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Recovering Hicksian Consumer Surplus within a Collective Model: Hausman's Method for the Household

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Abstract

The purpose of this paper is to describe the implications of the collective model of household behavior for the methods used to estimate the economic value of non-marketed environmental resources. After demonstrating how the separability restrictions inherent in the collective model allow individual preference and household income allocation choices to be distinguished, the paper demonstrates how the framework can be used to recover Hicksian consumer surplus. An algebraic example is used to illustrate how the framework can be used in valuing environmental resources. Copyright Kluwer Academic Publishers 2004

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  • V. Smith & George Van Houtven, 2004. "Recovering Hicksian Consumer Surplus within a Collective Model: Hausman's Method for the Household," Environmental & Resource Economics, Springer;European Association of Environmental and Resource Economists, vol. 28(2), pages 153-167, June.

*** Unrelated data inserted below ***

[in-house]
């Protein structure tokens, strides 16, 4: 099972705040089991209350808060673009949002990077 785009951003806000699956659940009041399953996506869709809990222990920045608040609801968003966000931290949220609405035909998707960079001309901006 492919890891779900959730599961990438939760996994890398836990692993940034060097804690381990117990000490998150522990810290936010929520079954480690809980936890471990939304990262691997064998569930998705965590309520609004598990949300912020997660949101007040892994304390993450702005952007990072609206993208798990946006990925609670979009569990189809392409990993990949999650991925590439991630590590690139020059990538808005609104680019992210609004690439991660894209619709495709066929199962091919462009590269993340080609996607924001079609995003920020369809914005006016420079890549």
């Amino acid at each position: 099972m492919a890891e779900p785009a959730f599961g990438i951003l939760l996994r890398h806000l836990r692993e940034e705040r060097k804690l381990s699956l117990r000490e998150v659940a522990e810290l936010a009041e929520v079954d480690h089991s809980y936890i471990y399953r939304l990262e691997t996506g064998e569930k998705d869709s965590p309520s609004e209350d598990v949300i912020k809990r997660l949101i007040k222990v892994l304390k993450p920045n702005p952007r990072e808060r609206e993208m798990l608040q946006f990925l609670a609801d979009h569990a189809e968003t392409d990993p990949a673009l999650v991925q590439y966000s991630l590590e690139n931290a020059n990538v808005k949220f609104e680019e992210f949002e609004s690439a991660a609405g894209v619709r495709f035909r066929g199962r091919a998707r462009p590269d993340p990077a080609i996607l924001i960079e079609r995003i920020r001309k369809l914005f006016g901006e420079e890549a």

• Handle: RePEc:kap:enreec:v:28:y:2004:i:2:p:153-167
    DOI: 10.1023/B:EARE.0000029916.05630.89
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    References listed on IDEAS

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    Cited by:

    1. Alistair Munro, 2009. "Introduction to the Special Issue: Things We Do and Don’t Understand About the Household and the Environment," Environmental & Resource Economics, Springer;European Association of Environmental and Resource Economists, vol. 43(1), pages 1-10, May.
    2. Henrik Lindhjem & Ståle Navrud, 2009. "Asking for Individual or Household Willingness to Pay for Environmental Goods?," Environmental & Resource Economics, Springer;European Association of Environmental and Resource Economists, vol. 43(1), pages 11-29, May.
    3. Martina Menon & Federico Perali & Marcella Veronesi, 2014. "Recovering Individual Preferences for Non-Market Goods: A Collective Travel-Cost Model," American Journal of Agricultural Economics, Agricultural and Applied Economics Association, vol. 96(2), pages 438-457.
    4. Cai, Yongxia & Shaw, W. Douglass & Wu, Ximing, 2008. "Risk Perception and Altruistic Averting Behavior: Removing Arsenic in Drinking Water," 2008 Annual Meeting, July 27-29, 2008, Orlando, Florida 6149, American Agricultural Economics Association (New Name 2008: Agricultural and Applied Economics Association).
    5. Phaneuf, Daniel J. & Smith, V. Kerry, 2006. "Recreation Demand Models," Handbook of Environmental Economics,in: K. G. Mäler & J. R. Vincent (ed.), Handbook of Environmental Economics, edition 1, volume 2, chapter 15, pages 671-761 Elsevier.

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